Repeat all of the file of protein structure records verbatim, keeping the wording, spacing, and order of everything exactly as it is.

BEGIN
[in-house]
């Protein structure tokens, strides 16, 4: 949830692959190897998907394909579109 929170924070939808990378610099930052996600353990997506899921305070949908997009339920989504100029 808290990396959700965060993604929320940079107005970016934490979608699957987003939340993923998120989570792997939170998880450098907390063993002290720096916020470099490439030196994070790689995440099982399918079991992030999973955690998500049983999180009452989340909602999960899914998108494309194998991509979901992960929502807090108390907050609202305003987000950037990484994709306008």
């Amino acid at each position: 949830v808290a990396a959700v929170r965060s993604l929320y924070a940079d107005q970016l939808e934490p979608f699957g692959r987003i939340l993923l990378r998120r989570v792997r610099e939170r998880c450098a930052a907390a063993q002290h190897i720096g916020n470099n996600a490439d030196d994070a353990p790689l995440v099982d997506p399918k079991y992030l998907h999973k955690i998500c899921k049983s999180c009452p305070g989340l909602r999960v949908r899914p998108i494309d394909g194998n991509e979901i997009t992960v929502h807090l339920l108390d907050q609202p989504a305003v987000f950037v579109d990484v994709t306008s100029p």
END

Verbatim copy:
[in-house]
């Protein structure tokens, strides 16, 4: 949830692959190897998907394909579109 929170924070939808990378610099930052996600353990997506899921305070949908997009339920989504100029 808290990396959700965060993604929320940079107005970016934490979608699957987003939340993923998120989570792997939170998880450098907390063993002290720096916020470099490439030196994070790689995440099982399918079991992030999973955690998500049983999180009452989340909602999960899914998108494309194998991509979901992960929502807090108390907050609202305003987000950037990484994709306008």
């Amino acid at each position: 949830v808290a990396a959700v929170r965060s993604l929320y924070a940079d107005q970016l939808e934490p979608f699957g692959r987003i939340l993923l990378r998120r989570v792997r610099e939170r998880c450098a930052a907390a063993q002290h190897i720096g916020n470099n996600a490439d030196d994070a353990p790689l995440v099982d997506p399918k079991y992030l998907h999973k955690i998500c899921k049983s999180c009452p305070g989340l909602r999960v949908r899914p998108i494309d394909g194998n991509e979901i997009t992960v929502h807090l339920l108390d907050q609202p989504a305003v987000f950037v579109d990484v994709t306008s100029p």